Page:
This is a very enlightening article on aluminum conductors. http://www.mikeholt.com/download.php?file=PDF/IA08703001E.pdf
I have been saying for a long time that they are trying to rehibilitate the reputation of aluminum wire. I was at an Alcan pitch at an IAEI meeting where they were pumping us hard about how wonderful the new aluminum alloys are. They handed out samples of the old stuff and the new so we could play with it. I will admit it is tough. We also got the “using a steel screw was the problem” story.
Baloney from the aluminum guys. However you constitute it, aluminum will still expand and contract more than copper, cause loose connections and start arcing.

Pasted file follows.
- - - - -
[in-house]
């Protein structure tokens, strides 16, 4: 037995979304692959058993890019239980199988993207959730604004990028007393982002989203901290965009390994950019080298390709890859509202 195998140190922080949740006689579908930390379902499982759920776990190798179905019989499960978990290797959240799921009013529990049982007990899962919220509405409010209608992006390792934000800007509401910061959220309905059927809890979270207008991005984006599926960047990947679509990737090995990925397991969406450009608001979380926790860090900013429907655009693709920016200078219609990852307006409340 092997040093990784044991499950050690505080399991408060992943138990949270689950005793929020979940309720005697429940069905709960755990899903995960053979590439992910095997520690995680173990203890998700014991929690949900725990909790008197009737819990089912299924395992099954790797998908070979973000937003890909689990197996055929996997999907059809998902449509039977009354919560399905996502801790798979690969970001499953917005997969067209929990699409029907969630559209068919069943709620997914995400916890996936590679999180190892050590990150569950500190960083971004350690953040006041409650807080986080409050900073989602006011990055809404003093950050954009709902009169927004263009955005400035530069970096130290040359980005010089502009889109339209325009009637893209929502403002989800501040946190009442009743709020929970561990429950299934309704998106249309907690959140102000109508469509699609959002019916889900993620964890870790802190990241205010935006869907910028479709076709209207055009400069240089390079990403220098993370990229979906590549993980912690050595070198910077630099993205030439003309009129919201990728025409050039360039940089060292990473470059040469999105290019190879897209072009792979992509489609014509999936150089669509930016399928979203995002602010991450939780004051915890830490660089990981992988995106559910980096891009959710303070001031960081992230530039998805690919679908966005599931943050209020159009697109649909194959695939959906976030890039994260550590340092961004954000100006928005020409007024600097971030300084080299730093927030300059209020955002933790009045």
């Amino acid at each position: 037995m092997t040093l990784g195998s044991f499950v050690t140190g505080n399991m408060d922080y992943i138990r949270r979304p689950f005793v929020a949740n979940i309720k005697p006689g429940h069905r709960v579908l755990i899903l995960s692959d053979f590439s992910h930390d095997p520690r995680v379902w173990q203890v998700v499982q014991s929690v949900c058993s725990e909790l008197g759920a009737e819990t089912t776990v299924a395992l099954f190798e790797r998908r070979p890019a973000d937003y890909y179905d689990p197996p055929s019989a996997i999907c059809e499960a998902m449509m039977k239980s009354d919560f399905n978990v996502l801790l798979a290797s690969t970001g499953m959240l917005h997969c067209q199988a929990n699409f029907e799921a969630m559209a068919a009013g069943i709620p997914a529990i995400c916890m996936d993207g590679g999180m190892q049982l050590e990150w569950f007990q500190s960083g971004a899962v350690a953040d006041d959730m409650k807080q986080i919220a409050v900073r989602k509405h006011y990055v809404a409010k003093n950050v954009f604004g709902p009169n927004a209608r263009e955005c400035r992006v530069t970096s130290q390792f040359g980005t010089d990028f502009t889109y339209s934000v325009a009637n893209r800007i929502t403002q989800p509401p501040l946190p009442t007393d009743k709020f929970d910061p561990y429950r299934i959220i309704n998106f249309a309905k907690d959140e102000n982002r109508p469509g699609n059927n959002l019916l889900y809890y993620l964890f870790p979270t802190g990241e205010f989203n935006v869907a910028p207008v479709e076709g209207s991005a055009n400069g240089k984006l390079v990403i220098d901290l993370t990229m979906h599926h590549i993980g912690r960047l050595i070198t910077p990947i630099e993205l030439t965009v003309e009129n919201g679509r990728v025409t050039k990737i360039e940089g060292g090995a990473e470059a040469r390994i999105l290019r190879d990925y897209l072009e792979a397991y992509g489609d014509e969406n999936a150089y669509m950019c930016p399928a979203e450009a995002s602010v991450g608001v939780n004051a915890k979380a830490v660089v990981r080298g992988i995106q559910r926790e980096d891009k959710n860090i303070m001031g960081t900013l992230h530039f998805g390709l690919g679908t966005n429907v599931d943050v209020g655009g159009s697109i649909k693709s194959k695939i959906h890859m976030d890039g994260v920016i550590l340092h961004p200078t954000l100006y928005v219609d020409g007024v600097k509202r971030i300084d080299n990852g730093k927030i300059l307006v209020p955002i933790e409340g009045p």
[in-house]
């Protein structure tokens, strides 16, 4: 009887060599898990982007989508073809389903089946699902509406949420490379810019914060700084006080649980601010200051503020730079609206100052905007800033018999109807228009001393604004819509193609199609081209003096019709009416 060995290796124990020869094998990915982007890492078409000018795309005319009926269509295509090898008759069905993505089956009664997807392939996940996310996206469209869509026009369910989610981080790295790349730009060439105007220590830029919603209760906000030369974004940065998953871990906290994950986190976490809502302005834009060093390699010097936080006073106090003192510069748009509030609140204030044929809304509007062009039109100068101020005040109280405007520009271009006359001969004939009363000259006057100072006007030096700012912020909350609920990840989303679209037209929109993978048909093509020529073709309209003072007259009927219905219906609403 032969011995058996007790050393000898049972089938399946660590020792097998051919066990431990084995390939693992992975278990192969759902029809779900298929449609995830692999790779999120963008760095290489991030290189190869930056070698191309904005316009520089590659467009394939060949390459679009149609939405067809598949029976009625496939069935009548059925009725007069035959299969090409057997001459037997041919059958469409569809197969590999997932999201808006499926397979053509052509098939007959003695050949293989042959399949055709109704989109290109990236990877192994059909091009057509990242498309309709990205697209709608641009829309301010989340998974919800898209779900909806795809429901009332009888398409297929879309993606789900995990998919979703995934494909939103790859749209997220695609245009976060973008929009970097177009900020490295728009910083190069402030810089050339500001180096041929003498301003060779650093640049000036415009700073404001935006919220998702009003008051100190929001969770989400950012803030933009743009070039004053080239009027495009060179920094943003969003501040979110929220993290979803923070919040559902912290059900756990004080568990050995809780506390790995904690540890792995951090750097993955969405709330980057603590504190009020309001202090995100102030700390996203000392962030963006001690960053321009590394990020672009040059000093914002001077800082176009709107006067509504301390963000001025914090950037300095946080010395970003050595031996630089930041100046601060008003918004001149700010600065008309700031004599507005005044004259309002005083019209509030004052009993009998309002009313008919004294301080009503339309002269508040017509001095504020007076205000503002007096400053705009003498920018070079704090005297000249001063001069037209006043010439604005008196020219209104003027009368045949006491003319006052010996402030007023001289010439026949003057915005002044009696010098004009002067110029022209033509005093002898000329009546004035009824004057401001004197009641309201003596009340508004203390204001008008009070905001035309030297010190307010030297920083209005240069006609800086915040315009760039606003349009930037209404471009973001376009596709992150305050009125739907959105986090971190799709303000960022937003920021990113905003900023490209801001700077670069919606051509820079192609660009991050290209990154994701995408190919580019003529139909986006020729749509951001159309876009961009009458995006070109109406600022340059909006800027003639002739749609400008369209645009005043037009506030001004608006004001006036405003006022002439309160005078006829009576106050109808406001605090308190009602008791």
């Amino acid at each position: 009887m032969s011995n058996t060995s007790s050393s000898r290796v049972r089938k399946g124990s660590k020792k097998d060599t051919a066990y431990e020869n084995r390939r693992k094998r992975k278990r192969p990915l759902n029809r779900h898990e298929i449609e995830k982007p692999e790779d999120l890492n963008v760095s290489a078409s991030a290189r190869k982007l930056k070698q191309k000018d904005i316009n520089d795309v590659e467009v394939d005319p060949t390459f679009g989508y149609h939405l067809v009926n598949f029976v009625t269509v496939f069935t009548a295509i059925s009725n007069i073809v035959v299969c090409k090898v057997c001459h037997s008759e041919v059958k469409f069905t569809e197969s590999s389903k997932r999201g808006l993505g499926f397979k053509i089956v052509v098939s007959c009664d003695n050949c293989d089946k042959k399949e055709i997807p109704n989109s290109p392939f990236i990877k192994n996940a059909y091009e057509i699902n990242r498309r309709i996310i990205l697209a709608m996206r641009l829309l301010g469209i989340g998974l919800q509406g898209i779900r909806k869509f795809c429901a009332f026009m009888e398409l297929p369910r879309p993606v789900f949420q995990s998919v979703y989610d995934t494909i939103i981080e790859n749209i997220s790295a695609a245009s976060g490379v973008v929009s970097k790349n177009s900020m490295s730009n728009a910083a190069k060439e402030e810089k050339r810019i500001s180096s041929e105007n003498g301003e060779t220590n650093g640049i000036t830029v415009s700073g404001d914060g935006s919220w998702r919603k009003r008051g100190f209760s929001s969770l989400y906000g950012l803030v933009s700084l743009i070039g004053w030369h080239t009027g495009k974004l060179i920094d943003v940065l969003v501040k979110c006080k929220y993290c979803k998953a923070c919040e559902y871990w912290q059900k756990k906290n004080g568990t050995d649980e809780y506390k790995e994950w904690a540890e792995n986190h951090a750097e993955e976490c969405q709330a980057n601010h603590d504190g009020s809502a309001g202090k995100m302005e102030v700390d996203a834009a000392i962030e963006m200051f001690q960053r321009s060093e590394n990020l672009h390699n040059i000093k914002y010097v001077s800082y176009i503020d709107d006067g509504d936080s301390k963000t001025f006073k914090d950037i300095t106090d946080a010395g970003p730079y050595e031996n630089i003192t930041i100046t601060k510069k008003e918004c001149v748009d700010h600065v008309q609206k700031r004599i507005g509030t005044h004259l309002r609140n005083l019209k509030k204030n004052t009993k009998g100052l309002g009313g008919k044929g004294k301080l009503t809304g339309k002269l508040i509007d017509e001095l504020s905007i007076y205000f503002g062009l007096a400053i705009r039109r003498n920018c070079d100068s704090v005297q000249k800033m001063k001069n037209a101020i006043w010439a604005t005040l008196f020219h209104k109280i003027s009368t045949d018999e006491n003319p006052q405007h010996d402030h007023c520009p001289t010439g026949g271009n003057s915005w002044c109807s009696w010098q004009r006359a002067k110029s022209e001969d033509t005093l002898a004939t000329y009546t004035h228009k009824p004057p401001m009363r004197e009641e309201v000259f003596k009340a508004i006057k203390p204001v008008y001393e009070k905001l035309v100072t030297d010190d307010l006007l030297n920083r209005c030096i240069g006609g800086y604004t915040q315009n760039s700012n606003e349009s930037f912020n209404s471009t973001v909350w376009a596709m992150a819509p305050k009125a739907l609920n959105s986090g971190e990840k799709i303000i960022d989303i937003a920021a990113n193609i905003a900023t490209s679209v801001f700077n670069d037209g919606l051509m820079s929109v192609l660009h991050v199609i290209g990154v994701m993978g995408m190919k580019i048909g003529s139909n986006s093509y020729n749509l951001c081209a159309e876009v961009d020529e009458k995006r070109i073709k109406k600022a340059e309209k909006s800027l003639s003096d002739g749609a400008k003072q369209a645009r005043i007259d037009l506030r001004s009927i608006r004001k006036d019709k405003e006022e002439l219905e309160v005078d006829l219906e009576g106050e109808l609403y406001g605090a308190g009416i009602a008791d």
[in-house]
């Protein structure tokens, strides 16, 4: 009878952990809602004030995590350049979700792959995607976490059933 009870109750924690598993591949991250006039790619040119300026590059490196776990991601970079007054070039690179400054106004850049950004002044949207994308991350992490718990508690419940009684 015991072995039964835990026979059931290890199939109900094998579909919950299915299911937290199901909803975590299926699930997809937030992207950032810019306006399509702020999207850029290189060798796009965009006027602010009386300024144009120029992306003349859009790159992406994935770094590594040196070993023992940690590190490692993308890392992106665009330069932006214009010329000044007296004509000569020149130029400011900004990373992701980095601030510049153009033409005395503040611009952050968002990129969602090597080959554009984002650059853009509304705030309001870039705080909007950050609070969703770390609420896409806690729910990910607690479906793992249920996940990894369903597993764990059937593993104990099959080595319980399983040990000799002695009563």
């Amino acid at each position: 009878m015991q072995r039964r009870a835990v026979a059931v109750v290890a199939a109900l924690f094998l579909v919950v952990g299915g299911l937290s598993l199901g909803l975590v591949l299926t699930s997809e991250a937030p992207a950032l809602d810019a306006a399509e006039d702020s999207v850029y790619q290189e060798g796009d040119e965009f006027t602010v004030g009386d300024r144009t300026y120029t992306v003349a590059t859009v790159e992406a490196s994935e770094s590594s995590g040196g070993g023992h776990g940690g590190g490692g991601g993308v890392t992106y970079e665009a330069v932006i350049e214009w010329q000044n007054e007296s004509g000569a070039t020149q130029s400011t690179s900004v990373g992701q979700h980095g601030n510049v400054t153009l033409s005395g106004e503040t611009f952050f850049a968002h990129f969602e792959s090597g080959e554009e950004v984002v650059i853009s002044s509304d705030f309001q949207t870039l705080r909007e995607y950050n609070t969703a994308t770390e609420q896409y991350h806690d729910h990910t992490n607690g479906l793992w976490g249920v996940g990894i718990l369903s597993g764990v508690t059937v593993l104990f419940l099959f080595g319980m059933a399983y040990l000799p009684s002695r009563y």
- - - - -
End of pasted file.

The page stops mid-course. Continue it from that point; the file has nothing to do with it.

Have you seen these connectors?
All we need now is double-gang boxes for single receptacle.
In Texas we call this a Blivit “cram ten pounds of sh*t in a two pound sack”
If you look at the expansion rate table you see
so you can see why aluminum with a steel screw failed. Brass screws actually tend to fall right in the middle. The new aluminum alloy is closer to brass than the pure aluminum that is 22. The other thing that Alcan points out is the regular lugs you see (the silver ones) are aluminum and they actually perform better with aluminum wire than with copper.
That is probably whjy you are told not to be concerned with stranded aluminum (8ga and up) since that will temrinate in a lug, not a bonding screw.
The same is true with the aluminicon device. It may seem bigger but the guys who have tried them say they use about as much space as a purple wirenut. Since you are pigtailing it is not really that hard to get it all back in the box. Barry’s GFCI example is certaily worst case. I have seen suggestions that fat devices (GFCIs and dimmers) should get a bigger wire count when computing fill.